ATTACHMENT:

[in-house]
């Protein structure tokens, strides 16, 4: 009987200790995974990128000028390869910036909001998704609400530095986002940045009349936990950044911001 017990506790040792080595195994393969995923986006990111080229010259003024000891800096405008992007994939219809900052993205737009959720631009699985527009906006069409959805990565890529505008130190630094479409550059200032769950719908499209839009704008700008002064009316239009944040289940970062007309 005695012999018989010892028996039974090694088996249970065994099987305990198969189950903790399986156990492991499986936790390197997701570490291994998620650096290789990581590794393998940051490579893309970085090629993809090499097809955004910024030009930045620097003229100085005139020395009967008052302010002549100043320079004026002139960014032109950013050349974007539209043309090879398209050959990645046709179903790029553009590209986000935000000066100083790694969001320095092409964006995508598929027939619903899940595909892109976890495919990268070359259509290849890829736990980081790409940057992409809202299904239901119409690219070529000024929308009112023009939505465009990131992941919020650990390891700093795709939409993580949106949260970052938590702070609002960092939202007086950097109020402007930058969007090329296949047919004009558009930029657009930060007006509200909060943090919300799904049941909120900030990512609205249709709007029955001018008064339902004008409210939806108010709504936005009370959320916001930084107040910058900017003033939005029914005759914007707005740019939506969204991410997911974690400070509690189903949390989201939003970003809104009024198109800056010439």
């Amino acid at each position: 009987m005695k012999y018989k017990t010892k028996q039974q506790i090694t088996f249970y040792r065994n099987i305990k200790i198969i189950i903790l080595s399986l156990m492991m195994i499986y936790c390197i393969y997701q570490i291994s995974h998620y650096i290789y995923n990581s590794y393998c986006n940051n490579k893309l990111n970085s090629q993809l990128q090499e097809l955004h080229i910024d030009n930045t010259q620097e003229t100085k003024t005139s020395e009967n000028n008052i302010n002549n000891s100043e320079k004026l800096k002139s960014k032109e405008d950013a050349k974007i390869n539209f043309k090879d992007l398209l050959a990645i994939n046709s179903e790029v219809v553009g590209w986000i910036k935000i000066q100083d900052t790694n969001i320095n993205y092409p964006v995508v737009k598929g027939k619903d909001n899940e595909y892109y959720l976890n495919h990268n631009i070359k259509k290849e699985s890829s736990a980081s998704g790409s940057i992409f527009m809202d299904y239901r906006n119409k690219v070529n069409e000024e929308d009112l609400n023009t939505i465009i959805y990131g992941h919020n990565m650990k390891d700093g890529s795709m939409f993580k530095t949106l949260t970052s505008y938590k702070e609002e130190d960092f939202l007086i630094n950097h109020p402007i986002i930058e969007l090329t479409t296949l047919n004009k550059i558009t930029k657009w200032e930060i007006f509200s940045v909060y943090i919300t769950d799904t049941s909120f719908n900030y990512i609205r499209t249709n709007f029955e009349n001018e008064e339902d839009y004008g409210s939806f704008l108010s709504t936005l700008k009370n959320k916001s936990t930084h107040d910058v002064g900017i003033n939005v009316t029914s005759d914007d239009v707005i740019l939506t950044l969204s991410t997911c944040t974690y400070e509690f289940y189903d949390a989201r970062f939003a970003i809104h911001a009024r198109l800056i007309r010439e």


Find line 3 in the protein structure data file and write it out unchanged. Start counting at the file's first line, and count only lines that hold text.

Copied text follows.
């Amino acid at each position: 009987m005695k012999y018989k017990t010892k028996q039974q506790i090694t088996f249970y040792r065994n099987i305990k200790i198969i189950i903790l080595s399986l156990m492991m195994i499986y936790c390197i393969y997701q570490i291994s995974h998620y650096i290789y995923n990581s590794y393998c986006n940051n490579k893309l990111n970085s090629q993809l990128q090499e097809l955004h080229i910024d030009n930045t010259q620097e003229t100085k003024t005139s020395e009967n000028n008052i302010n002549n000891s100043e320079k004026l800096k002139s960014k032109e405008d950013a050349k974007i390869n539209f043309k090879d992007l398209l050959a990645i994939n046709s179903e790029v219809v553009g590209w986000i910036k935000i000066q100083d900052t790694n969001i320095n993205y092409p964006v995508v737009k598929g027939k619903d909001n899940e595909y892109y959720l976890n495919h990268n631009i070359k259509k290849e699985s890829s736990a980081s998704g790409s940057i992409f527009m809202d299904y239901r906006n119409k690219v070529n069409e000024e929308d009112l609400n023009t939505i465009i959805y990131g992941h919020n990565m650990k390891d700093g890529s795709m939409f993580k530095t949106l949260t970052s505008y938590k702070e609002e130190d960092f939202l007086i630094n950097h109020p402007i986002i930058e969007l090329t479409t296949l047919n004009k550059i558009t930029k657009w200032e930060i007006f509200s940045v909060y943090i919300t769950d799904t049941s909120f719908n900030y990512i609205r499209t249709n709007f029955e009349n001018e008064e339902d839009y004008g409210s939806f704008l108010s709504t936005l700008k009370n959320k916001s936990t930084h107040d910058v002064g900017i003033n939005v009316t029914s005759d914007d239009v707005i740019l939506t950044l969204s991410t997911c944040t974690y400070e509690f289940y189903d949390a989201r970062f939003a970003i809104h911001a009024r198109l800056i007309r010439e």